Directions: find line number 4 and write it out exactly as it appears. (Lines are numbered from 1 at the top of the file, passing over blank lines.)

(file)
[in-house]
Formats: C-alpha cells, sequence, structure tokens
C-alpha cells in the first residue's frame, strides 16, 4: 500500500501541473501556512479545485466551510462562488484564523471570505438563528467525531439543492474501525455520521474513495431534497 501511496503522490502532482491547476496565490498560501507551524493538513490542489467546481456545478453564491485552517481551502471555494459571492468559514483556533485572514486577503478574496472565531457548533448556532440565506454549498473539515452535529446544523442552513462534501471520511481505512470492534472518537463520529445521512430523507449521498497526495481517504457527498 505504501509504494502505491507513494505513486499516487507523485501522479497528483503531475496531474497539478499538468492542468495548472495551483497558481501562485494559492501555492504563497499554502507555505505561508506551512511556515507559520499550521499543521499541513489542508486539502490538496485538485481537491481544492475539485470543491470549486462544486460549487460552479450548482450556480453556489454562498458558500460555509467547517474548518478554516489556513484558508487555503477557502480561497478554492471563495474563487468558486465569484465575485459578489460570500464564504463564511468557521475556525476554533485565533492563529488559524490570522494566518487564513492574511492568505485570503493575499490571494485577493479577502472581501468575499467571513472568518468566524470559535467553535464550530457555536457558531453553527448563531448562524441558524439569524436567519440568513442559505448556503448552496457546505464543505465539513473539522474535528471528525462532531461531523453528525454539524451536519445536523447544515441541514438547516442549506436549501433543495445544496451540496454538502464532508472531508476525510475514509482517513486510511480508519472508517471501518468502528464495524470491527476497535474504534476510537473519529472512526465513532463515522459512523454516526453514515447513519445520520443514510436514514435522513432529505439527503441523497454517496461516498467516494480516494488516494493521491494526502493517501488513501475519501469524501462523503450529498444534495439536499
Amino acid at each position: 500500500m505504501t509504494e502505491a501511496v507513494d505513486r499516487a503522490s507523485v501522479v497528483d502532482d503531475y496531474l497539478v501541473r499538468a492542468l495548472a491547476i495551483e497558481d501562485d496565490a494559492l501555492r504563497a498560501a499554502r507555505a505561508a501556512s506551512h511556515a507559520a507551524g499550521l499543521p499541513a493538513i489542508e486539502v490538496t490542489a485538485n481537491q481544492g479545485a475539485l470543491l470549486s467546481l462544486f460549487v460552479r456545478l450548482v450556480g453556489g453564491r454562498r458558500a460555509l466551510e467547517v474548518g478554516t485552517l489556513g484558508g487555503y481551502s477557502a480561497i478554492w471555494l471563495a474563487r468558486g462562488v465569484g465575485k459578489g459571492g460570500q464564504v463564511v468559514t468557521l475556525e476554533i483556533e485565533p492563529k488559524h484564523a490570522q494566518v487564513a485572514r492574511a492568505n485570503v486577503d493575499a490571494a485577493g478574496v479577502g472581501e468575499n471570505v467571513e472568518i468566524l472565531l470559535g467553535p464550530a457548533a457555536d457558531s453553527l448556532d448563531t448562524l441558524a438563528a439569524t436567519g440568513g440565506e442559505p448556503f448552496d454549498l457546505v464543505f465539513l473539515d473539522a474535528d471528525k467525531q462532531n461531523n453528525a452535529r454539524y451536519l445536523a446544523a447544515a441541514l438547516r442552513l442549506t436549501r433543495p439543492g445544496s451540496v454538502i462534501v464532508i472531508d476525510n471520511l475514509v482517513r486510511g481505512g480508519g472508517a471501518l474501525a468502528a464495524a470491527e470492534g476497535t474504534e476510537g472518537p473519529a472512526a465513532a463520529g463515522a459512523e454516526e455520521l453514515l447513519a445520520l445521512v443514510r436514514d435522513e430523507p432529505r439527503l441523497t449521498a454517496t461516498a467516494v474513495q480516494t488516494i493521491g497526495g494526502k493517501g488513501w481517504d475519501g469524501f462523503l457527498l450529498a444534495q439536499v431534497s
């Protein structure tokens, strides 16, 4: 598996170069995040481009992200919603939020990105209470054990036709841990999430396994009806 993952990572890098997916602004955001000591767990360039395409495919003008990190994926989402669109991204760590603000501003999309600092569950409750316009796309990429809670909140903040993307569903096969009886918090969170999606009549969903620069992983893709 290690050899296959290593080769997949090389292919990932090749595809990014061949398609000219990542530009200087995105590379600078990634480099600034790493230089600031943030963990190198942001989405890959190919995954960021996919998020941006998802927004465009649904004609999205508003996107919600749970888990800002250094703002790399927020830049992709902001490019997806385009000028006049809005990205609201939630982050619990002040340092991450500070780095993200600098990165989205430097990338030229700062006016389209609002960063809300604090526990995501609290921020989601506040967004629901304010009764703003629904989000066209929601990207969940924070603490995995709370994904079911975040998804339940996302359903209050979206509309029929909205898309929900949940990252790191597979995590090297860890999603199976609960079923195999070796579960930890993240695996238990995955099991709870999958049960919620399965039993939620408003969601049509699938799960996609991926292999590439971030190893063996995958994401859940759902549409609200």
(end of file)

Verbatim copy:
Amino acid at each position: 500500500m505504501t509504494e502505491a501511496v507513494d505513486r499516487a503522490s507523485v501522479v497528483d502532482d503531475y496531474l497539478v501541473r499538468a492542468l495548472a491547476i495551483e497558481d501562485d496565490a494559492l501555492r504563497a498560501a499554502r507555505a505561508a501556512s506551512h511556515a507559520a507551524g499550521l499543521p499541513a493538513i489542508e486539502v490538496t490542489a485538485n481537491q481544492g479545485a475539485l470543491l470549486s467546481l462544486f460549487v460552479r456545478l450548482v450556480g453556489g453564491r454562498r458558500a460555509l466551510e467547517v474548518g478554516t485552517l489556513g484558508g487555503y481551502s477557502a480561497i478554492w471555494l471563495a474563487r468558486g462562488v465569484g465575485k459578489g459571492g460570500q464564504v463564511v468559514t468557521l475556525e476554533i483556533e485565533p492563529k488559524h484564523a490570522q494566518v487564513a485572514r492574511a492568505n485570503v486577503d493575499a490571494a485577493g478574496v479577502g472581501e468575499n471570505v467571513e472568518i468566524l472565531l470559535g467553535p464550530a457548533a457555536d457558531s453553527l448556532d448563531t448562524l441558524a438563528a439569524t436567519g440568513g440565506e442559505p448556503f448552496d454549498l457546505v464543505f465539513l473539515d473539522a474535528d471528525k467525531q462532531n461531523n453528525a452535529r454539524y451536519l445536523a446544523a447544515a441541514l438547516r442552513l442549506t436549501r433543495p439543492g445544496s451540496v454538502i462534501v464532508i472531508d476525510n471520511l475514509v482517513r486510511g481505512g480508519g472508517a471501518l474501525a468502528a464495524a470491527e470492534g476497535t474504534e476510537g472518537p473519529a472512526a465513532a463520529g463515522a459512523e454516526e455520521l453514515l447513519a445520520l445521512v443514510r436514514d435522513e430523507p432529505r439527503l441523497t449521498a454517496t461516498a467516494v474513495q480516494t488516494i493521491g497526495g494526502k493517501g488513501w481517504d475519501g469524501f462523503l457527498l450529498a444534495q439536499v431534497s